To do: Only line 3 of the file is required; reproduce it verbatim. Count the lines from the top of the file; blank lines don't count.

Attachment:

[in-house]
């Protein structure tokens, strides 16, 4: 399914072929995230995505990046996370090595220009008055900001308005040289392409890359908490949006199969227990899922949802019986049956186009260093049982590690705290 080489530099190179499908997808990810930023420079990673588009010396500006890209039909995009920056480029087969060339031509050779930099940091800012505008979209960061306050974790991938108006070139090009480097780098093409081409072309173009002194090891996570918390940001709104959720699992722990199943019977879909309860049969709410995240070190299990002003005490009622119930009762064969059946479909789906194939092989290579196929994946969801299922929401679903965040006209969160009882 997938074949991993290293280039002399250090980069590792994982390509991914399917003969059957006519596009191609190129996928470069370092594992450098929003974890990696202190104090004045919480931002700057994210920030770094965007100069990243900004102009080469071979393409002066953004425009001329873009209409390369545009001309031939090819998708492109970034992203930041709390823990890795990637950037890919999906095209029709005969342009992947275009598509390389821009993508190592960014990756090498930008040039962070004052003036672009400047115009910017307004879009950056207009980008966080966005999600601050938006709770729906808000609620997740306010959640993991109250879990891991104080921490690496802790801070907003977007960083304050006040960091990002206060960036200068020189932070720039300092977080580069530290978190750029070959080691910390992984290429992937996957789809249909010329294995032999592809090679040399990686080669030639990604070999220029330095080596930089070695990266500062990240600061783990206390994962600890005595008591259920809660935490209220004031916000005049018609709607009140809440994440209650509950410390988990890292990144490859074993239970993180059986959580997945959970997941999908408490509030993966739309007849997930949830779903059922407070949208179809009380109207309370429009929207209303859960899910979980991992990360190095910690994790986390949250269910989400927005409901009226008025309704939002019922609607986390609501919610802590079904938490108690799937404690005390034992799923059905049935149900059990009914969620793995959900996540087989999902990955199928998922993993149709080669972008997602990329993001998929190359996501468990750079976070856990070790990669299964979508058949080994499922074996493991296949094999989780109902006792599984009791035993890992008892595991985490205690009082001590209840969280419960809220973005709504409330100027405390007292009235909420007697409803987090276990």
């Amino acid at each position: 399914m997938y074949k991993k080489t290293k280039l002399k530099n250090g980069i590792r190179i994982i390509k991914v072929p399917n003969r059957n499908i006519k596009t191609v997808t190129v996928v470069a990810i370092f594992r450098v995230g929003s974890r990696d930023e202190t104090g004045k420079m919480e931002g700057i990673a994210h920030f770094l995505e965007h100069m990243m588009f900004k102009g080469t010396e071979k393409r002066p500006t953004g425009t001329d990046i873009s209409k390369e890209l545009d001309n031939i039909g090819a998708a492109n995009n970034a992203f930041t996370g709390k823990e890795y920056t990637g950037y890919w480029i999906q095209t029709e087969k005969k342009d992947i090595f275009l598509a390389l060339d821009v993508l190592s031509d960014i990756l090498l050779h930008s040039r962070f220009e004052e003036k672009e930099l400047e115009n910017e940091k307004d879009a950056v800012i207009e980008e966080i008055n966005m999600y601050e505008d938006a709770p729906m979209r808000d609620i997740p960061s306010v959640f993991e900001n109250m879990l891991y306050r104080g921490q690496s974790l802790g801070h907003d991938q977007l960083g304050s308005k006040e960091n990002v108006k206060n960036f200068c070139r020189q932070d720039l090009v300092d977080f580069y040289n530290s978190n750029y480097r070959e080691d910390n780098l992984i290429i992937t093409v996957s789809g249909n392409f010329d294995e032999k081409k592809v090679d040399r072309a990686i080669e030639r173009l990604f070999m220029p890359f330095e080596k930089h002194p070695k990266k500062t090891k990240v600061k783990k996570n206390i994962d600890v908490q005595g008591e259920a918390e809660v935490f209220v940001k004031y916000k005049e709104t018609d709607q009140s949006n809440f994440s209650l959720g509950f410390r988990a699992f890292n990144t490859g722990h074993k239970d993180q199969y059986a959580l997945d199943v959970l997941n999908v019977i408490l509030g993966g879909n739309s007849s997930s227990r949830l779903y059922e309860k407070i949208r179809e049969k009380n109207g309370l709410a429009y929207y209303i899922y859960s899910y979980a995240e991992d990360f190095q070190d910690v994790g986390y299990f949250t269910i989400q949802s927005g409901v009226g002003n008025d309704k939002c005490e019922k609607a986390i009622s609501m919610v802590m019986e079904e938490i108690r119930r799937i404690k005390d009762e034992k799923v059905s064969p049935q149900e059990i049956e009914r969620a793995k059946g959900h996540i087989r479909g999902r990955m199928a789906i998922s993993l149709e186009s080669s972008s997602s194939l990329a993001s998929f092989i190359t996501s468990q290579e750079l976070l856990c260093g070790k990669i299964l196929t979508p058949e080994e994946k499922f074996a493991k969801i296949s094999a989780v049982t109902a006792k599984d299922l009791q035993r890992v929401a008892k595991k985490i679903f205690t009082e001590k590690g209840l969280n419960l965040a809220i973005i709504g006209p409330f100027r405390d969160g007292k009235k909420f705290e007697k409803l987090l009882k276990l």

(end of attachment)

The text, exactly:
């Amino acid at each position: 399914m997938y074949k991993k080489t290293k280039l002399k530099n250090g980069i590792r190179i994982i390509k991914v072929p399917n003969r059957n499908i006519k596009t191609v997808t190129v996928v470069a990810i370092f594992r450098v995230g929003s974890r990696d930023e202190t104090g004045k420079m919480e931002g700057i990673a994210h920030f770094l995505e965007h100069m990243m588009f900004k102009g080469t010396e071979k393409r002066p500006t953004g425009t001329d990046i873009s209409k390369e890209l545009d001309n031939i039909g090819a998708a492109n995009n970034a992203f930041t996370g709390k823990e890795y920056t990637g950037y890919w480029i999906q095209t029709e087969k005969k342009d992947i090595f275009l598509a390389l060339d821009v993508l190592s031509d960014i990756l090498l050779h930008s040039r962070f220009e004052e003036k672009e930099l400047e115009n910017e940091k307004d879009a950056v800012i207009e980008e966080i008055n966005m999600y601050e505008d938006a709770p729906m979209r808000d609620i997740p960061s306010v959640f993991e900001n109250m879990l891991y306050r104080g921490q690496s974790l802790g801070h907003d991938q977007l960083g304050s308005k006040e960091n990002v108006k206060n960036f200068c070139r020189q932070d720039l090009v300092d977080f580069y040289n530290s978190n750029y480097r070959e080691d910390n780098l992984i290429i992937t093409v996957s789809g249909n392409f010329d294995e032999k081409k592809v090679d040399r072309a990686i080669e030639r173009l990604f070999m220029p890359f330095e080596k930089h002194p070695k990266k500062t090891k990240v600061k783990k996570n206390i994962d600890v908490q005595g008591e259920a918390e809660v935490f209220v940001k004031y916000k005049e709104t018609d709607q009140s949006n809440f994440s209650l959720g509950f410390r988990a699992f890292n990144t490859g722990h074993k239970d993180q199969y059986a959580l997945d199943v959970l997941n999908v019977i408490l509030g993966g879909n739309s007849s997930s227990r949830l779903y059922e309860k407070i949208r179809e049969k009380n109207g309370l709410a429009y929207y209303i899922y859960s899910y979980a995240e991992d990360f190095q070190d910690v994790g986390y299990f949250t269910i989400q949802s927005g409901v009226g002003n008025d309704k939002c005490e019922k609607a986390i009622s609501m919610v802590m019986e079904e938490i108690r119930r799937i404690k005390d009762e034992k799923v059905s064969p049935q149900e059990i049956e009914r969620a793995k059946g959900h996540i087989r479909g999902r990955m199928a789906i998922s993993l149709e186009s080669s972008s997602s194939l990329a993001s998929f092989i190359t996501s468990q290579e750079l976070l856990c260093g070790k990669i299964l196929t979508p058949e080994e994946k499922f074996a493991k969801i296949s094999a989780v049982t109902a006792k599984d299922l009791q035993r890992v929401a008892k595991k985490i679903f205690t009082e001590k590690g209840l969280n419960l965040a809220i973005i709504g006209p409330f100027r405390d969160g007292k009235k909420f705290e007697k409803l987090l009882k276990l």